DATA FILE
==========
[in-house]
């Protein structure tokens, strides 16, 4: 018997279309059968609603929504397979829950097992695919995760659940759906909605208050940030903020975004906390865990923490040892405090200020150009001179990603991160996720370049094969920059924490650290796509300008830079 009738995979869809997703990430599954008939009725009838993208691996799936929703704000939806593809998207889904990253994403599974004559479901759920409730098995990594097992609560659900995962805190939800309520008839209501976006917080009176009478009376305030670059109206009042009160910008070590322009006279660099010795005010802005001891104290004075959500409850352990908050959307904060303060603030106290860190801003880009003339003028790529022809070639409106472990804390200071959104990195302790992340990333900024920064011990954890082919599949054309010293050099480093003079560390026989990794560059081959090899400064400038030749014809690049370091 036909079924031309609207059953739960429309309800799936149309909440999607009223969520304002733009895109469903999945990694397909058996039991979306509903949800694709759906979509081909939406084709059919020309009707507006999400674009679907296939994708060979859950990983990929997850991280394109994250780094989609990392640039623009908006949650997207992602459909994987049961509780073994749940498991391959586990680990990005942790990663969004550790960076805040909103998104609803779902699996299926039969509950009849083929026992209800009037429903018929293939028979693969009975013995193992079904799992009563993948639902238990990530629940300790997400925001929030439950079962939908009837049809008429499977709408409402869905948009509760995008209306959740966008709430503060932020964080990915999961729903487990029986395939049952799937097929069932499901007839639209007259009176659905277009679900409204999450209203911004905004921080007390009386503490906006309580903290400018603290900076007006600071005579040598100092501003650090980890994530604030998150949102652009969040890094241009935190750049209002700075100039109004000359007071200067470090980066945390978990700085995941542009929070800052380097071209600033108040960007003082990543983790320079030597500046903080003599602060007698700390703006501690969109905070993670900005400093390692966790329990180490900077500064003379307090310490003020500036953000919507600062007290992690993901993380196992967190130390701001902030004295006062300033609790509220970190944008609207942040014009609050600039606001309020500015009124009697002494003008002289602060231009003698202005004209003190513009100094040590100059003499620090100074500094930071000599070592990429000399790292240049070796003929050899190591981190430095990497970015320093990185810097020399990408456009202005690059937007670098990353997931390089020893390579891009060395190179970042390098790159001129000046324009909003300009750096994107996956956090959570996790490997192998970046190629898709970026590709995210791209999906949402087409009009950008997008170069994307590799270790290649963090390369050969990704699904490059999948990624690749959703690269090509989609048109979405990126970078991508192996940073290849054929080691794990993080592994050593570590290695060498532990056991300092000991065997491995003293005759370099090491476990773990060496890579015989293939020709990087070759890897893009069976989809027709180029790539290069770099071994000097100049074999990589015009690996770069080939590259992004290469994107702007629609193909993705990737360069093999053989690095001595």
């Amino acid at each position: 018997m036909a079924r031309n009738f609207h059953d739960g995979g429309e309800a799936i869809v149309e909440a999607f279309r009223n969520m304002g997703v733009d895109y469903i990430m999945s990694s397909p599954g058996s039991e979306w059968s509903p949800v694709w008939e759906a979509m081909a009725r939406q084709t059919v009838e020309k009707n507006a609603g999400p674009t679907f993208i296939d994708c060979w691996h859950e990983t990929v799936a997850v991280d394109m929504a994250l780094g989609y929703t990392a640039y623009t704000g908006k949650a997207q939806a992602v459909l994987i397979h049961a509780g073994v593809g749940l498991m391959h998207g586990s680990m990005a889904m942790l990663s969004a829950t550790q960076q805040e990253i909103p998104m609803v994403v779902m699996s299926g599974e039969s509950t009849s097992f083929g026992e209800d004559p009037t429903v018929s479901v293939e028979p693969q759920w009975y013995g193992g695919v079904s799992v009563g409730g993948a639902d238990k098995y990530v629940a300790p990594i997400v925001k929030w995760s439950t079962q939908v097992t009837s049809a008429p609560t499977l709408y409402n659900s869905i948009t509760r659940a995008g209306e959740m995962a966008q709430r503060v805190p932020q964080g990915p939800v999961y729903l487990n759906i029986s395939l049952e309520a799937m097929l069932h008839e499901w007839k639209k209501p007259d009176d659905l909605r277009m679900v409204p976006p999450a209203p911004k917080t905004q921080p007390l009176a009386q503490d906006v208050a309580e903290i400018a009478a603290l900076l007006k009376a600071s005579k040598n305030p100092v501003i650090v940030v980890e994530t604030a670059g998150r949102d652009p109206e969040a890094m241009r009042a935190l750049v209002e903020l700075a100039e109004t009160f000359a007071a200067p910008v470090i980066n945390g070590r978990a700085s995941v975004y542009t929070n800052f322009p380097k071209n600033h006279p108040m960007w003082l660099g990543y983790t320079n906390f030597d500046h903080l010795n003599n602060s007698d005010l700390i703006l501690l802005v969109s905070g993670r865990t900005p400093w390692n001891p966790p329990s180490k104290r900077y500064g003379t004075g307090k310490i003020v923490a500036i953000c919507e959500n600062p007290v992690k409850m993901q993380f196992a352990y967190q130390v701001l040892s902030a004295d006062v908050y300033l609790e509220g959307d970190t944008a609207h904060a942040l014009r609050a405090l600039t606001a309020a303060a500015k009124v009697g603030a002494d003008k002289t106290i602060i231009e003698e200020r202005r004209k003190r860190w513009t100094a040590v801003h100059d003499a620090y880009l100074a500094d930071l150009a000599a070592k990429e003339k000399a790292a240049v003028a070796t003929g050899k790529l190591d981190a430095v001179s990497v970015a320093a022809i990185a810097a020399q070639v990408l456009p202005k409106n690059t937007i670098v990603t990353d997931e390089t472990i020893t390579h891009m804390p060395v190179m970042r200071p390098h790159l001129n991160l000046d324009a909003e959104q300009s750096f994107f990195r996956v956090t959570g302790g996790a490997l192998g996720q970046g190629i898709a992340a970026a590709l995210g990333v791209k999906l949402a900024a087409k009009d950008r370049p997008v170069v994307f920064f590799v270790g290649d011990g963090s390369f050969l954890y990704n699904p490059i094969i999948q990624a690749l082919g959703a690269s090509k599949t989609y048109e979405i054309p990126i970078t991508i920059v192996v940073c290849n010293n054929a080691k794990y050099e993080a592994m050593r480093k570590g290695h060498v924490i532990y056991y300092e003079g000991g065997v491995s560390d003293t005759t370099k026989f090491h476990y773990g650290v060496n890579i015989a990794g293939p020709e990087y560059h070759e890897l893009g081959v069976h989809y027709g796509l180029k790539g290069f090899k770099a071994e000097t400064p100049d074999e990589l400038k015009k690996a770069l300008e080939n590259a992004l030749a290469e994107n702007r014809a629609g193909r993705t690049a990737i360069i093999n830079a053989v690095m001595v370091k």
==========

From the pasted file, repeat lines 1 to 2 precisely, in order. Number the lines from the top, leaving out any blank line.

[in-house]
């Protein structure tokens, strides 16, 4: 018997279309059968609603929504397979829950097992695919995760659940759906909605208050940030903020975004906390865990923490040892405090200020150009001179990603991160996720370049094969920059924490650290796509300008830079 009738995979869809997703990430599954008939009725009838993208691996799936929703704000939806593809998207889904990253994403599974004559479901759920409730098995990594097992609560659900995962805190939800309520008839209501976006917080009176009478009376305030670059109206009042009160910008070590322009006279660099010795005010802005001891104290004075959500409850352990908050959307904060303060603030106290860190801003880009003339003028790529022809070639409106472990804390200071959104990195302790992340990333900024920064011990954890082919599949054309010293050099480093003079560390026989990794560059081959090899400064400038030749014809690049370091 036909079924031309609207059953739960429309309800799936149309909440999607009223969520304002733009895109469903999945990694397909058996039991979306509903949800694709759906979509081909939406084709059919020309009707507006999400674009679907296939994708060979859950990983990929997850991280394109994250780094989609990392640039623009908006949650997207992602459909994987049961509780073994749940498991391959586990680990990005942790990663969004550790960076805040909103998104609803779902699996299926039969509950009849083929026992209800009037429903018929293939028979693969009975013995193992079904799992009563993948639902238990990530629940300790997400925001929030439950079962939908009837049809008429499977709408409402869905948009509760995008209306959740966008709430503060932020964080990915999961729903487990029986395939049952799937097929069932499901007839639209007259009176659905277009679900409204999450209203911004905004921080007390009386503490906006309580903290400018603290900076007006600071005579040598100092501003650090980890994530604030998150949102652009969040890094241009935190750049209002700075100039109004000359007071200067470090980066945390978990700085995941542009929070800052380097071209600033108040960007003082990543983790320079030597500046903080003599602060007698700390703006501690969109905070993670900005400093390692966790329990180490900077500064003379307090310490003020500036953000919507600062007290992690993901993380196992967190130390701001902030004295006062300033609790509220970190944008609207942040014009609050600039606001309020500015009124009697002494003008002289602060231009003698202005004209003190513009100094040590100059003499620090100074500094930071000599070592990429000399790292240049070796003929050899190591981190430095990497970015320093990185810097020399990408456009202005690059937007670098990353997931390089020893390579891009060395190179970042390098790159001129000046324009909003300009750096994107996956956090959570996790490997192998970046190629898709970026590709995210791209999906949402087409009009950008997008170069994307590799270790290649963090390369050969990704699904490059999948990624690749959703690269090509989609048109979405990126970078991508192996940073290849054929080691794990993080592994050593570590290695060498532990056991300092000991065997491995003293005759370099090491476990773990060496890579015989293939020709990087070759890897893009069976989809027709180029790539290069770099071994000097100049074999990589015009690996770069080939590259992004290469994107702007629609193909993705990737360069093999053989690095001595």